Yeah, this was such an ensemble piece of art-making.
Yeah, it’s a character-driven comedy with a sad ending. It’s not a horror film. I like horror films, but to be a horror film, you need to employ a certain formulaic device, which is—and I’m not against it—tension, tension, tension, scare you. And I just had absolutely no interest in that here.
Audience Member: In light of the fracking narrative, would you say that our current administration’s denial of climate change was key to the development of the story? And am I wrong to assume that Adam Driver’s character was influenced by the scientists that have been telling us that the end is nigh?
Well, I don’t want to be that nihilistic about it. What can I say? The story wasn’t driven by that. I needed a device. Obviously scientifically polar fracking would not throw the earth off its axis. Although there are things that could, and the magnetic poles are...
You mean this wasn’t a documentary?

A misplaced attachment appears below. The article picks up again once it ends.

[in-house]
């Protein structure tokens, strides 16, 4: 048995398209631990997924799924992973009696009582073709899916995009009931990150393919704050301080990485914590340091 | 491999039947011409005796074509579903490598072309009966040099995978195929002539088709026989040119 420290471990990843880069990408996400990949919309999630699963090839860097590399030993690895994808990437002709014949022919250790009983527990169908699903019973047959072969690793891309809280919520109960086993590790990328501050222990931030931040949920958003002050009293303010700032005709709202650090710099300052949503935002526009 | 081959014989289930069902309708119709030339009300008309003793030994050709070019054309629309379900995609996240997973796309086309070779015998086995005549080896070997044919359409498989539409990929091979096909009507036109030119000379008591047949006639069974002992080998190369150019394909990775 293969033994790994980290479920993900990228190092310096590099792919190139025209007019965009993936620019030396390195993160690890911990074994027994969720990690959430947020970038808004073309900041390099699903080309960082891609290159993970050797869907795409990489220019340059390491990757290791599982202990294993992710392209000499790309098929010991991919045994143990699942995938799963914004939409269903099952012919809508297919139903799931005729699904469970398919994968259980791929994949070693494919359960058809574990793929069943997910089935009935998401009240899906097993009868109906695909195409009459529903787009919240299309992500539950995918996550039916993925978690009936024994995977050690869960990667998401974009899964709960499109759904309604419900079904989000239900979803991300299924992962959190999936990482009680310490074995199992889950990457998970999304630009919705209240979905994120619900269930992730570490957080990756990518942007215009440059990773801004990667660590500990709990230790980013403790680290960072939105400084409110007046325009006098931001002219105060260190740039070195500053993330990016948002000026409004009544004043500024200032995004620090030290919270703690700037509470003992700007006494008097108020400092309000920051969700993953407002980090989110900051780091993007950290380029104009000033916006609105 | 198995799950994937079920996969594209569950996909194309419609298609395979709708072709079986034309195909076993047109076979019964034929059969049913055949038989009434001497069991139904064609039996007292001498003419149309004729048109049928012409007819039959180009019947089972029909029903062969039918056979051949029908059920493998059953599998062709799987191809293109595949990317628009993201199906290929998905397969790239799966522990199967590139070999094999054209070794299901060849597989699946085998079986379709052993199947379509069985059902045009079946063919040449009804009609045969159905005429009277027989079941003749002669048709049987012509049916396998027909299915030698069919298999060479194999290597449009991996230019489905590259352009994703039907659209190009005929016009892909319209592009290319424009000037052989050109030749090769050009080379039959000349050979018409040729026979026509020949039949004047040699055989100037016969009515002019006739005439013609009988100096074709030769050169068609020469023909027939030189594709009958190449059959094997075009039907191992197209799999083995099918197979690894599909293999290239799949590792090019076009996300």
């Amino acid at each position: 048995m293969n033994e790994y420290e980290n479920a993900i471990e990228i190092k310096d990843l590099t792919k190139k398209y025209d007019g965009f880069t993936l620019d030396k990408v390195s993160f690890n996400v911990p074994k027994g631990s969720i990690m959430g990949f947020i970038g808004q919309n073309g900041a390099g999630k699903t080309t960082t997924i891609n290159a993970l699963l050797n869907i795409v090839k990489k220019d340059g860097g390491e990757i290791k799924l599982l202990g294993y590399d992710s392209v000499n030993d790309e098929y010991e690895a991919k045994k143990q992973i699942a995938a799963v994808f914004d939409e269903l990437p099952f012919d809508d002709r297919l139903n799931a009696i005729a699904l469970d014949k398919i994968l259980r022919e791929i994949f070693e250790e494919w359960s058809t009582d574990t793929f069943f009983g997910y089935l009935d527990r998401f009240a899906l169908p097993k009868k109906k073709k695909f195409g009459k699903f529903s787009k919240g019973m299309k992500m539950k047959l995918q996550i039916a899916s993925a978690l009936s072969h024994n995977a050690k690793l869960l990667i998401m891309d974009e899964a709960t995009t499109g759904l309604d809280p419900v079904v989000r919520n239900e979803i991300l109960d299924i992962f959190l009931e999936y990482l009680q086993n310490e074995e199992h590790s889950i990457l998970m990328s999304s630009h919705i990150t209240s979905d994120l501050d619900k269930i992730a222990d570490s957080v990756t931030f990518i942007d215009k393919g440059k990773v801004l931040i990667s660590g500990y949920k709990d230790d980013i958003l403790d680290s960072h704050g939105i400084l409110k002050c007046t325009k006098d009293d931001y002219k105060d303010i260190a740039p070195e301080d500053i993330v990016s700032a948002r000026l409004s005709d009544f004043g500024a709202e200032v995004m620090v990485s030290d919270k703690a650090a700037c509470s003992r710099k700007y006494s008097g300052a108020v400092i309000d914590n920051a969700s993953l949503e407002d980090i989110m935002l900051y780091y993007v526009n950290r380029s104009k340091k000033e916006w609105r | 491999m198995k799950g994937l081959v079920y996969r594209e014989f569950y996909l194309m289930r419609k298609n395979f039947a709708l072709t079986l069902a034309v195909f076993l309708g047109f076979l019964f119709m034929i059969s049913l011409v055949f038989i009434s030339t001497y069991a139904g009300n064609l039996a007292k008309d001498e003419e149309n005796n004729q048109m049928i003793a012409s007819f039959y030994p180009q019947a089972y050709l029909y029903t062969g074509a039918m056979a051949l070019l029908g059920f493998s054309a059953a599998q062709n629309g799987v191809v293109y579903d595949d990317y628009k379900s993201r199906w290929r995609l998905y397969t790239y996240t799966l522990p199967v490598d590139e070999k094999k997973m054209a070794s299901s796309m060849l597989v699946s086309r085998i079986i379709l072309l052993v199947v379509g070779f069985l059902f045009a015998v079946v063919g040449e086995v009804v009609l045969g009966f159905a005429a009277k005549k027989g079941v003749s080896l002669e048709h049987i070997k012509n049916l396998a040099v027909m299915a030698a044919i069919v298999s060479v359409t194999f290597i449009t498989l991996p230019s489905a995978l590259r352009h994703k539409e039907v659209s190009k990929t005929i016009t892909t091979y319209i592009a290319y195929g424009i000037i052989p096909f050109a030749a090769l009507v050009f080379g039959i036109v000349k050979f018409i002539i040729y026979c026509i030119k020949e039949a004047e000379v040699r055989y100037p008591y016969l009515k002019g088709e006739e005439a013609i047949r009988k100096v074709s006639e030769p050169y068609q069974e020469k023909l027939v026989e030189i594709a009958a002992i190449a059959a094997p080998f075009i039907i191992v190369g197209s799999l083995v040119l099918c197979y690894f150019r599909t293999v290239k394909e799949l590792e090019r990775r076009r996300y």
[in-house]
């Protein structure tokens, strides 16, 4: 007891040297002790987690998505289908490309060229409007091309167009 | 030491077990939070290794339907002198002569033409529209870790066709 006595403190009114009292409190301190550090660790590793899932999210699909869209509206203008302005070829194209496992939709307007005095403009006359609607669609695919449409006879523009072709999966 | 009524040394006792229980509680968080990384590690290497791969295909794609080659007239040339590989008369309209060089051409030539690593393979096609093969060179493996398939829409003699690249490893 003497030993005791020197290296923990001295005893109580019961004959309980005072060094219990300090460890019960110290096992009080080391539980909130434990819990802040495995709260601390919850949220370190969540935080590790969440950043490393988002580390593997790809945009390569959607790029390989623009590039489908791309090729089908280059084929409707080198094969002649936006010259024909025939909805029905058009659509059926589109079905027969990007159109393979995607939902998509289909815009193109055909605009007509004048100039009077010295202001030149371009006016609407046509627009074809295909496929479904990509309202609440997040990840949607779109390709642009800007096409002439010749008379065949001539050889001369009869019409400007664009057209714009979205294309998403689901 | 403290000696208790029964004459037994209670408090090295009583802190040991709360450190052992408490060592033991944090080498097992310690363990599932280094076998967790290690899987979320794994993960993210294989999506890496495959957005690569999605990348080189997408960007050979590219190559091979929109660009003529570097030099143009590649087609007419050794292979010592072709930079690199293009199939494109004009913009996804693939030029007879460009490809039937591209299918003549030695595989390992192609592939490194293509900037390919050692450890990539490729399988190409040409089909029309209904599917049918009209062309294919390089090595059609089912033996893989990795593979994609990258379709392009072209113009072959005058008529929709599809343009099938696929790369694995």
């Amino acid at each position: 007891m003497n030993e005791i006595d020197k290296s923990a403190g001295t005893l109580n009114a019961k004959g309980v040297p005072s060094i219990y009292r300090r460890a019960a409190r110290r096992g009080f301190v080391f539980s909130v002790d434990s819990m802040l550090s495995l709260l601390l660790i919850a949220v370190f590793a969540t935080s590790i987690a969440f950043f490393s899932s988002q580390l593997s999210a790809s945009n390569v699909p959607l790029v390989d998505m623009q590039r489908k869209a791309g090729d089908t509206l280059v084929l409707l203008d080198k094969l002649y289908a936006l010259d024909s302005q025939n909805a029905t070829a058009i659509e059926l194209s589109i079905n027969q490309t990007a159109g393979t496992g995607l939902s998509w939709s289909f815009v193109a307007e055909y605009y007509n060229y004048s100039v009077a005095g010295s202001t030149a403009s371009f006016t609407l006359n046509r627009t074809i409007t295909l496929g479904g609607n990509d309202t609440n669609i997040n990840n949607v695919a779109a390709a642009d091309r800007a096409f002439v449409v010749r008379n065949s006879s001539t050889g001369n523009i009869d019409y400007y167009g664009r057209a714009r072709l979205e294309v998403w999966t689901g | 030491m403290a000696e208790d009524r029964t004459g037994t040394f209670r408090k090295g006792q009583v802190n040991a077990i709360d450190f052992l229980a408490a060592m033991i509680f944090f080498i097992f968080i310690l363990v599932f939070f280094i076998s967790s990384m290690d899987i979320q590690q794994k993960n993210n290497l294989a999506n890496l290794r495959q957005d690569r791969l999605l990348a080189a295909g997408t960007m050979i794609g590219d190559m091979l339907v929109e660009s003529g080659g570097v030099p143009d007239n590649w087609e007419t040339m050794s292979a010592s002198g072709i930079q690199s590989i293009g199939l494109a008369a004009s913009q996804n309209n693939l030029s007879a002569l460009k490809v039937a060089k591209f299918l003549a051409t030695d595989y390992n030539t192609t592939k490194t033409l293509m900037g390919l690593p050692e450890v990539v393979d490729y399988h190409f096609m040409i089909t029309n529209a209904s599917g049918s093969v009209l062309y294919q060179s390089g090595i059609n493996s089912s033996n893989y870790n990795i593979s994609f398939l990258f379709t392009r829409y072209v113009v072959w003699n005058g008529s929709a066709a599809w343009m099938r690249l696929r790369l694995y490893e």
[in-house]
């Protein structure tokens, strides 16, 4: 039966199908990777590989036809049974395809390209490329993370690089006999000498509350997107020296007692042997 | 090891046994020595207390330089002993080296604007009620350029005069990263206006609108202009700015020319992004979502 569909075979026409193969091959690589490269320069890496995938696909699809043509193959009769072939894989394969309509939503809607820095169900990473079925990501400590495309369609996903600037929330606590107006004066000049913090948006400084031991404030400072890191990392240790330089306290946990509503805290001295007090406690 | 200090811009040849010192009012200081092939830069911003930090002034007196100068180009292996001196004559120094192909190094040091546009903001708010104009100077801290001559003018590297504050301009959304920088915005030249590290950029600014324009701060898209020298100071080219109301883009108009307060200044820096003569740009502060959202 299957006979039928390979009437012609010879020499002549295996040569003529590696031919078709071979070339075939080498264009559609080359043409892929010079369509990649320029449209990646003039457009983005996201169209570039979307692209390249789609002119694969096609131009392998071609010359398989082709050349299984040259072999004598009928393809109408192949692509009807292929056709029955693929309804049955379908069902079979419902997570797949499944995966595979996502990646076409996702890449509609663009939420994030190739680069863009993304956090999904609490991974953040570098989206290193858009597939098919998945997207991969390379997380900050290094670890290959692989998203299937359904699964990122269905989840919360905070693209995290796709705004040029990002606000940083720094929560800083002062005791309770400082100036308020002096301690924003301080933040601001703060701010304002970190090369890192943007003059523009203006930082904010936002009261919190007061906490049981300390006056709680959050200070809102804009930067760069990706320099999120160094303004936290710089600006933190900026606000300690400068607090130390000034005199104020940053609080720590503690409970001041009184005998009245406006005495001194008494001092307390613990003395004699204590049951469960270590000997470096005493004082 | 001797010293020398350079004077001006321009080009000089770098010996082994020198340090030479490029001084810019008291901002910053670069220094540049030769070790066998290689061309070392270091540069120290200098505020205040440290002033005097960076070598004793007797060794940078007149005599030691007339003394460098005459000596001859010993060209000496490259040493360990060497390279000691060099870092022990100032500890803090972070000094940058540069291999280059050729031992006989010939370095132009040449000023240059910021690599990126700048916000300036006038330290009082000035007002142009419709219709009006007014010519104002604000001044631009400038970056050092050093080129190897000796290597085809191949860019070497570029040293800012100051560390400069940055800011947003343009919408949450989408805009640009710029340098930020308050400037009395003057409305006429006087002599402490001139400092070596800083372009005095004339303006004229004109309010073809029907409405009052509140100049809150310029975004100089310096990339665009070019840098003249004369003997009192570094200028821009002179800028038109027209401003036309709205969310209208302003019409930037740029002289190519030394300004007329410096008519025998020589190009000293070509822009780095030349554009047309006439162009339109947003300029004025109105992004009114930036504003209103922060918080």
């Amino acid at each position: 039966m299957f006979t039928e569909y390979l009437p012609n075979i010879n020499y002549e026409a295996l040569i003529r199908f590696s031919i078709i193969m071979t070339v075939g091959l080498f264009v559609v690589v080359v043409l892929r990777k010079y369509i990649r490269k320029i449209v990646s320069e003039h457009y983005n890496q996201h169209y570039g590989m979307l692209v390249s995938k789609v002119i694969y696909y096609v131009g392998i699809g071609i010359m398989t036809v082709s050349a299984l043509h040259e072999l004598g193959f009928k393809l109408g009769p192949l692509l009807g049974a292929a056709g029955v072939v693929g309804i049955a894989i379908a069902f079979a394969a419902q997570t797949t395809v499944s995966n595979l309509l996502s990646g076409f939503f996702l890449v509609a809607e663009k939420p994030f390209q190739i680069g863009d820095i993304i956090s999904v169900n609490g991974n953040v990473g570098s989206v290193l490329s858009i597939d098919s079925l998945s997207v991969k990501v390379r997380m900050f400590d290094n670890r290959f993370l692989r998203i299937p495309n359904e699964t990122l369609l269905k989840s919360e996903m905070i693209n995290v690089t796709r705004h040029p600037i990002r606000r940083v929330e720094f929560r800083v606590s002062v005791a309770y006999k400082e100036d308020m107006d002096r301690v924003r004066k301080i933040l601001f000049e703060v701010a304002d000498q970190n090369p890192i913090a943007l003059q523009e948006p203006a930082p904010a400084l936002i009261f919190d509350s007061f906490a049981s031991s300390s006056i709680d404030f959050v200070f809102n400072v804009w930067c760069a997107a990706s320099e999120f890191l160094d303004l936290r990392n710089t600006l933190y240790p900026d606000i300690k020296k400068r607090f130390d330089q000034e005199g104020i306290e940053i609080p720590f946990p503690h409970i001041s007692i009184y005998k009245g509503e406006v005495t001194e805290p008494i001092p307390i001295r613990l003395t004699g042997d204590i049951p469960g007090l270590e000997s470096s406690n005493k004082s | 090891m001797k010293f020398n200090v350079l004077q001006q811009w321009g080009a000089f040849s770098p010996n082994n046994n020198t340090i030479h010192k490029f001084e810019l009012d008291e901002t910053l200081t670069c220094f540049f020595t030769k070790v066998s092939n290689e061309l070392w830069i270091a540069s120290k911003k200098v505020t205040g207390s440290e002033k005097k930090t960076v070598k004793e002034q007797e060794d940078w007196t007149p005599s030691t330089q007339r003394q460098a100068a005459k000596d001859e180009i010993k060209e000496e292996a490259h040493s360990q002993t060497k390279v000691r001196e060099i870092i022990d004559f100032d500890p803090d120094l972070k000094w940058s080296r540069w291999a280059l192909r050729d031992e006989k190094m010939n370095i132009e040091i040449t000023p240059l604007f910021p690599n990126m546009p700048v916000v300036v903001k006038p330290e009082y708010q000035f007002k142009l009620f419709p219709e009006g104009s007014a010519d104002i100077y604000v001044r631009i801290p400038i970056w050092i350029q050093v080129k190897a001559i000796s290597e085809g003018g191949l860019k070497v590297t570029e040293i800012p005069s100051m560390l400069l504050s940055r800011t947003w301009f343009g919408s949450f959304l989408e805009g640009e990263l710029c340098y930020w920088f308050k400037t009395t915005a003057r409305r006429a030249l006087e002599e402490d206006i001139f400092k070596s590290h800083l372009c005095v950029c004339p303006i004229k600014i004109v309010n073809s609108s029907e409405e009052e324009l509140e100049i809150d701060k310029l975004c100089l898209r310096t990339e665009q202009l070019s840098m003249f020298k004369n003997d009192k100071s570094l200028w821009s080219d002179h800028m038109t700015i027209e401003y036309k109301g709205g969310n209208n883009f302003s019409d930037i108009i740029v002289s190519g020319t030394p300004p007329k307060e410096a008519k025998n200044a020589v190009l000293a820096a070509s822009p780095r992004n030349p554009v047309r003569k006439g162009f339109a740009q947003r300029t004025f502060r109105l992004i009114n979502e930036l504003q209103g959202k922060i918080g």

This was not a documentary. But there are things magnetically shifting in the poles, which would disrupt everything we know, but we don’t have to think about that. We’re in the sixth mass extinction on earth. I know a lot of people don’t want to hear that, they don’t want to deal with that. And the people in power, they can hide that, they can deny it, they can run away from it, but you can’t change science. You can’t change the facts. So dealing with them is important. But in the last 50 years I’ve seen a lot more sheep, a lot more reluctance to speak out against things that are bad. But I’m sorry, I’m from a generation where we’re not afraid of that. And so this is not an agitprop political film, it’s a kind of comedy. But as George Romero was not afraid to put these things in, neither were we.